Mercedes Lackey is a pretty prolific author of romantic fantasies. I've read her Element Masters series (most of them, at least; I believe a few more have been published since I read them initially) and found that they were good in the fantasy element, but very light in the romance; I thought the Five Hundred Kingdoms series, the first book of which is The Fairy Godmother, would be a little heavier on the romance because it's published by Luna, which specializes in romantic fantasy and sci-fi. Well...it kind of was, once the romance actually appeared, but that didn't happen until a good way through the book.
So, The Fairy Godmother is a deviation from a fairy tale. Elena Klovis is supposed to be Cinderella, but her prince is only eleven years old, so clearly that's not going to work; instead, when her evil stepmother and stepsisters leave town to escape their debts, she takes the first job offer that comes along...which just happens to be with a woman who turns out to be the Fairy Godmother for Elena's kingdom and some others, and who is looking for an apprentice. The first fifty to sixty percent of the book deal with Elena learning to become a Fairy Godmother and make the Tradition, a magical force which tries to push people down paths following different fairy tale archetypes. The job of a Fairy Godmother is to help along the good paths and try to diver the bad ones, working within the constraints of the Tradition to ensure that no backlash comes about. When Bella, Elena's mentor, decides that Elena is ready, she promptly ditches Elena and is never seen again, not even to offer some friendly advice on some of Elena's harder cases. In her absence, Elena steps up her Fairy Godmother game.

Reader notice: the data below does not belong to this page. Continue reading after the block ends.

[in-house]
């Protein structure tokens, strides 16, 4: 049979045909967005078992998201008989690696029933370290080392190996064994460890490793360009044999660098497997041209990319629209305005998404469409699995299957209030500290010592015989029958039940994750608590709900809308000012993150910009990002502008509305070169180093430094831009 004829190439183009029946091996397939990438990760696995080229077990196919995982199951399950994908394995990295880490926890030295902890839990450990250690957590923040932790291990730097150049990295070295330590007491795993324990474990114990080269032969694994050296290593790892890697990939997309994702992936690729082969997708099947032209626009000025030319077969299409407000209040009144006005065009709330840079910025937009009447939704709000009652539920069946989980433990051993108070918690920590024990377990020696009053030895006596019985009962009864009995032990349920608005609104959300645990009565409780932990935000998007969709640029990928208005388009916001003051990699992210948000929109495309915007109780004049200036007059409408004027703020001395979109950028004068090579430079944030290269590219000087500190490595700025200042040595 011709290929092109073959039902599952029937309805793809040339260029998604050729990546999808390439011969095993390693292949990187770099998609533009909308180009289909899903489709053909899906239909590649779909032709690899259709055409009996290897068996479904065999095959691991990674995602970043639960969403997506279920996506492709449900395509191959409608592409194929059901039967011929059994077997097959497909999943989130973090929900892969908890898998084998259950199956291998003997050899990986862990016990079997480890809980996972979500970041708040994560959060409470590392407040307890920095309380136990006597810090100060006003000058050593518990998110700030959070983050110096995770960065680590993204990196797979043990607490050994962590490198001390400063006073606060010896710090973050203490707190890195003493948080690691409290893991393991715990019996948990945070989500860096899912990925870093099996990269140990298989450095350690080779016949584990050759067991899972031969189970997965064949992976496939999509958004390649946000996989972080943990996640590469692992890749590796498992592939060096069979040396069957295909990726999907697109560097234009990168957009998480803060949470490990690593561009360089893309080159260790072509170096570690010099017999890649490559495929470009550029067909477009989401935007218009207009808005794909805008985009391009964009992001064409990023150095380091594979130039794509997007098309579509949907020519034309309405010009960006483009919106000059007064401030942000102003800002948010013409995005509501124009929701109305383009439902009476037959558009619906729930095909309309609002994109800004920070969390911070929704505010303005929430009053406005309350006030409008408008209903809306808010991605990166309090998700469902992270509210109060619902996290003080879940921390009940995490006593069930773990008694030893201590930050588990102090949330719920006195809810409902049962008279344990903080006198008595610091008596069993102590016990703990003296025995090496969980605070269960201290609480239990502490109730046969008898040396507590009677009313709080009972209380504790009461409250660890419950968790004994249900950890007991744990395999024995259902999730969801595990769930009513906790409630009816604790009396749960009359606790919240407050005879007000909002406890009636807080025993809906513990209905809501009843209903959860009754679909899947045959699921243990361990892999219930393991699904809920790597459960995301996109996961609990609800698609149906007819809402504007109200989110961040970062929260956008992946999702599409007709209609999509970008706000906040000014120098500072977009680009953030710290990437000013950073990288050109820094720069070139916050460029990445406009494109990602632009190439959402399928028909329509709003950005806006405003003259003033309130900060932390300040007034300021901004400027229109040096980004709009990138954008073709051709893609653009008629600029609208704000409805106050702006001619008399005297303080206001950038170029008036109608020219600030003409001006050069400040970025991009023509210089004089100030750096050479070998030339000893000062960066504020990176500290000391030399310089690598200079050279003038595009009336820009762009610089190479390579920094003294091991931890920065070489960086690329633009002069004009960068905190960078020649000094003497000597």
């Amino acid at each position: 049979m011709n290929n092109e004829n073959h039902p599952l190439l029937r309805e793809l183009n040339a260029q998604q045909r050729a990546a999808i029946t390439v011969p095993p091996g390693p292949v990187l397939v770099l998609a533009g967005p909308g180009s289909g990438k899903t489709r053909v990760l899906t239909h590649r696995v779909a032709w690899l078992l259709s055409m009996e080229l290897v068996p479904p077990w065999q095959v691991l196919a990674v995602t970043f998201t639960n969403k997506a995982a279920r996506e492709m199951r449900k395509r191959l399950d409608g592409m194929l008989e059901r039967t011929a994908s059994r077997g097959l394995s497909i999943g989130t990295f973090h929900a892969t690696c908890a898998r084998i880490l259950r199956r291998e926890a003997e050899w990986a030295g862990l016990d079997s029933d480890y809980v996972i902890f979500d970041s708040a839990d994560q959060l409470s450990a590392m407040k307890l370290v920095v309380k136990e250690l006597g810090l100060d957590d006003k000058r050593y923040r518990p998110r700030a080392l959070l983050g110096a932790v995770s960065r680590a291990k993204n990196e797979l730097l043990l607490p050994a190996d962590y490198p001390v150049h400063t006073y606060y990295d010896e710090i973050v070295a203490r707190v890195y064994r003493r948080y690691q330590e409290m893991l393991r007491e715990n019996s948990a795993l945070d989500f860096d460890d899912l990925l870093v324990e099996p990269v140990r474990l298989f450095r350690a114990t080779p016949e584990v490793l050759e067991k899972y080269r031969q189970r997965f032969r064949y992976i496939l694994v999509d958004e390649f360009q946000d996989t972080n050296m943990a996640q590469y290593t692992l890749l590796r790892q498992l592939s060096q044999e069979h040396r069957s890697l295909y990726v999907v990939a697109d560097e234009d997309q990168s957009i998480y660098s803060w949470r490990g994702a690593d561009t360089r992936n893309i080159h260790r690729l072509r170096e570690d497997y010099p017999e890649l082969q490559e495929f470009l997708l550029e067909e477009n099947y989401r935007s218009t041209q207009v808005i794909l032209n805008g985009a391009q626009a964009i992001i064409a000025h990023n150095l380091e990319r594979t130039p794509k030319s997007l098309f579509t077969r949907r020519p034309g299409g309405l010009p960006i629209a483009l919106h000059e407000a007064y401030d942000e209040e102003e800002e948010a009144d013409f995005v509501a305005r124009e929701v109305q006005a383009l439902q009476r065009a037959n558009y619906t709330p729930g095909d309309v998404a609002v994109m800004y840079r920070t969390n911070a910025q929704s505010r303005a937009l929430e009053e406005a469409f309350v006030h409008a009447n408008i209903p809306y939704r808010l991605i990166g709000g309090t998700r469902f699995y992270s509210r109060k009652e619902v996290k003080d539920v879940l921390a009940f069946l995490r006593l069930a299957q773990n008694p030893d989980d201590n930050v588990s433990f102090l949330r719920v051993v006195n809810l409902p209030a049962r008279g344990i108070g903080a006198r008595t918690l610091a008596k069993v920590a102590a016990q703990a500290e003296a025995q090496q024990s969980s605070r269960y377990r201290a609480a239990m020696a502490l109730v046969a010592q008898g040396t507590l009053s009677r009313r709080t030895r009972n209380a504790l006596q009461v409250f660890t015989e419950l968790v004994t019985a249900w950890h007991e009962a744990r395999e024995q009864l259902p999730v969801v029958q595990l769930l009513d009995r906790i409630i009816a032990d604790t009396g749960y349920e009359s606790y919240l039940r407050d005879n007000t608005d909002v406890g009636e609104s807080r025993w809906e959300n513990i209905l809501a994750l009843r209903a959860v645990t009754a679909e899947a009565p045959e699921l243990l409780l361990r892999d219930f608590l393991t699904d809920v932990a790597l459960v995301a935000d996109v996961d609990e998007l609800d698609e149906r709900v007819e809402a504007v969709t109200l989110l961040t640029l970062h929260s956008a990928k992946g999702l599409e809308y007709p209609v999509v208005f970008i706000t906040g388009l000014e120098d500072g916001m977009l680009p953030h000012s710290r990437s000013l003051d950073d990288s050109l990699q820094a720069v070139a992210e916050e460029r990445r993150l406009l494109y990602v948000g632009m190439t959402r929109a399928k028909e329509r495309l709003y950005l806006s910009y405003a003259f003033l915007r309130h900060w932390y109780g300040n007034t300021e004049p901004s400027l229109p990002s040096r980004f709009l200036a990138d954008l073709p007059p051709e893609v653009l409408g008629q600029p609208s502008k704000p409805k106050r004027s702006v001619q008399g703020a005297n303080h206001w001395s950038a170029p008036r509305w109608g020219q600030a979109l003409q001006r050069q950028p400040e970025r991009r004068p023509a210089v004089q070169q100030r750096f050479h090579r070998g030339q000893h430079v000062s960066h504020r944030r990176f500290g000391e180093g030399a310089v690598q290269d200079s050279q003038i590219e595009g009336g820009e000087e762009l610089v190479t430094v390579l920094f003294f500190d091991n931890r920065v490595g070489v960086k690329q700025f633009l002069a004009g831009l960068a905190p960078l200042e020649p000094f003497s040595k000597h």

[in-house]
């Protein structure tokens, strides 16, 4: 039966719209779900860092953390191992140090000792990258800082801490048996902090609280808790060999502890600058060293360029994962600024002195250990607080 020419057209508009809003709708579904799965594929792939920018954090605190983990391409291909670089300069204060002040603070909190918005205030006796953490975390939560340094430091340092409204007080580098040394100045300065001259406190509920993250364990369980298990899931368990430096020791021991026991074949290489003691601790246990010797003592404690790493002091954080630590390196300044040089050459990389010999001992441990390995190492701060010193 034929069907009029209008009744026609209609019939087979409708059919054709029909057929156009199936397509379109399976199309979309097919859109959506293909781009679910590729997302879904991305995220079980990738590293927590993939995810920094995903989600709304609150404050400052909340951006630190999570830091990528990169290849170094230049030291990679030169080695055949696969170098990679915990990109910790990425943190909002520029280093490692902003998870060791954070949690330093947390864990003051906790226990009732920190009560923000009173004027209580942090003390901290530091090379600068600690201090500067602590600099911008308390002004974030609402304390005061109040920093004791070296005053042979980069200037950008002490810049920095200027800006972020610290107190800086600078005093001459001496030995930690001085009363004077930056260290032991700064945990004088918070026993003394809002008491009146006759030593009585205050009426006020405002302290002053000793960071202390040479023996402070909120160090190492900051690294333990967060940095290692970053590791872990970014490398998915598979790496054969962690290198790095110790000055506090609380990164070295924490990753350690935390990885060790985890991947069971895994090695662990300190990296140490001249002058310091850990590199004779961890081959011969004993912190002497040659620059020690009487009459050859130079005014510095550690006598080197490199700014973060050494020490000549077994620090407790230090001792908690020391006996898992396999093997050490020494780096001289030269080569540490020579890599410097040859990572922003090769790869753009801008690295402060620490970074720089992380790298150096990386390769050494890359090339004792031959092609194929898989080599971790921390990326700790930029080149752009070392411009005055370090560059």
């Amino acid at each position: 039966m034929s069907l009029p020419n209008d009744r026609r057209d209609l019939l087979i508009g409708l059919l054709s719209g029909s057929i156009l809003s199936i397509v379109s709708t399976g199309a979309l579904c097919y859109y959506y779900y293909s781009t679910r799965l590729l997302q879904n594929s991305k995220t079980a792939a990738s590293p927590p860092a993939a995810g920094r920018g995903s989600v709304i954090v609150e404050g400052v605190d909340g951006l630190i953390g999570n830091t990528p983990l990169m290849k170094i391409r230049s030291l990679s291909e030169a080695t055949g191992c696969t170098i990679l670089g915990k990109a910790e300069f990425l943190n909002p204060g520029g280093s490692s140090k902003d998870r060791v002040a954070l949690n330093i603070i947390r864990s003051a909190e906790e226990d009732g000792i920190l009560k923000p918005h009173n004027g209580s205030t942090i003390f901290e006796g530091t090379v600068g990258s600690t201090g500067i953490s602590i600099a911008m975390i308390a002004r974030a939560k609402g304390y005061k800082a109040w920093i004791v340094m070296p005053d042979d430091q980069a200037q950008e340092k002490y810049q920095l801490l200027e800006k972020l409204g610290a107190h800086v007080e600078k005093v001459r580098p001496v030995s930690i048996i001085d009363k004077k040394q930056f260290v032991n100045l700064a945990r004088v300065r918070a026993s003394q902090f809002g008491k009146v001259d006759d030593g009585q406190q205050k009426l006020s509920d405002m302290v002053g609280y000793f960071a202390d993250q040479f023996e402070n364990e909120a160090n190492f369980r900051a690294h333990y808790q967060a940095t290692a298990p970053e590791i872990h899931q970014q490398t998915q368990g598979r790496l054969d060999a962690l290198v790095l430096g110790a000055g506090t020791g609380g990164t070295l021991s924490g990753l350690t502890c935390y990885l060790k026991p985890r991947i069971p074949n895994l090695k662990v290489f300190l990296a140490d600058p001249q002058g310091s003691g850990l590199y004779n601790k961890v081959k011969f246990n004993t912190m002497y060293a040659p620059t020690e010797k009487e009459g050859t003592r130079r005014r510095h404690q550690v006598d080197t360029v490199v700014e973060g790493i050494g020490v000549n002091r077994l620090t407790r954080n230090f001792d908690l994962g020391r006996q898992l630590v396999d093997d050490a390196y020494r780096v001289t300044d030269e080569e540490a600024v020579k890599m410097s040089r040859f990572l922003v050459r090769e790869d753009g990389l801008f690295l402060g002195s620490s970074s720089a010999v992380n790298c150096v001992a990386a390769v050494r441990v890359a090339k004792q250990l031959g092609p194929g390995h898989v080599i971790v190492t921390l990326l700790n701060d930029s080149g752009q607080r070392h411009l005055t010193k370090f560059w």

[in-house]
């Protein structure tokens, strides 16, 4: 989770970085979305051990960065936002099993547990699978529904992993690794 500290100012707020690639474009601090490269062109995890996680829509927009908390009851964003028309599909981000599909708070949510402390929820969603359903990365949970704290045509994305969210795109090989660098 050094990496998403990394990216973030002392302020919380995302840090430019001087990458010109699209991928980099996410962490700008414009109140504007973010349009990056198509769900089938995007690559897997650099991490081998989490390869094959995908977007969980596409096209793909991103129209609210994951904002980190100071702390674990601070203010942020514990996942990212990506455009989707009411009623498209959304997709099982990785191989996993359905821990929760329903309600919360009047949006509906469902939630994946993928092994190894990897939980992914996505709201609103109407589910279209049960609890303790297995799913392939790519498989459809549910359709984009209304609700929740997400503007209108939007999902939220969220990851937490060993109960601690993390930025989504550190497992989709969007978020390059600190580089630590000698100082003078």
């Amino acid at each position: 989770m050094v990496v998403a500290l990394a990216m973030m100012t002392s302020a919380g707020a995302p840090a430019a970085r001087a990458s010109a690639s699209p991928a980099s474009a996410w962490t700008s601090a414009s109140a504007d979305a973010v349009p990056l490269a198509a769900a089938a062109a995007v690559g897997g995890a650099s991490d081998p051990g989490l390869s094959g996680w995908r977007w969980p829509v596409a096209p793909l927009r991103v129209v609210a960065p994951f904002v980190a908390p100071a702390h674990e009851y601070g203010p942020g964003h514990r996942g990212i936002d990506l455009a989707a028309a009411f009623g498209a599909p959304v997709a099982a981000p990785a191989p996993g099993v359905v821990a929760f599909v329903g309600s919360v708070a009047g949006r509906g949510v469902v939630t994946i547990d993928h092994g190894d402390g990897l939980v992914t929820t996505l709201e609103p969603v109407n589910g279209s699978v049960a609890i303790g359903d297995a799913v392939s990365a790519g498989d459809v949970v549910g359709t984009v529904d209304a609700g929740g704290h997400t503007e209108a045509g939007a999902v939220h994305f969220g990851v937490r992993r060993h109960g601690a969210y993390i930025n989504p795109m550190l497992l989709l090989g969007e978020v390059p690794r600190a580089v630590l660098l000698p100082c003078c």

The romance comes into play when Elena sets out to question a trio of brother Questers headed down a Glass Mountain path, and ends up turning the middle brother into a donkey for his terrible behavior. Since she feels bad leaving him to wander the woods and probably die, she takes him back to her home (also inhabited by a quartet of Brownies, though they don't seem to care about being thanked, which I could have sworn was a Brownie thing) so that he can work and learn humility and eventually regain his humanity--permanently, as she has to give him one human day per week or risk him forgetting his humanity. The prince, Alexander, spends his time scheming to get away, and then eventually begins to learn his lesson. And there are some romantic dreams, though there's not much real-life romance between them. In fact, any time some real-life romance begins to emerge, Elena pushes back against it because she's afraid the Tradition is going to push her onto a path that will ultimately be detrimental to...well, everything.
The Fairy Godmother aspect of this was really creative; I liked how Lackey subverted so many fairy tales and turned so many into other ones, even inventing a few new ones. While I expected a typical Cinderella story, I wasn't heartbroken when that wasn't what I got. Elena's magic manages to be stereotypical and creative at the same time, following old paths while also forging new ones. But I didn't believe the romance here at all. It felt very, very fake, unlike the romances which slowly built up in the Element Masters series. Honestly, it did seem that magic forced the romance in this, rather than the romance growing on its own...even though Lackey was trying to make it seem like Elena and Alexander found their way on their own. Additionally, the "big baddie" forced in at the end was just that: forced. It felt like a different story entirely.
I got this book as part of a set from the library, so I'll read the second one to see if The Fairy Godmother was more just world setup for the series as a whole, but I do hope the romance will be more pronounced in the other books, or else I won't continue with the series a whole.
3 stars out of 5.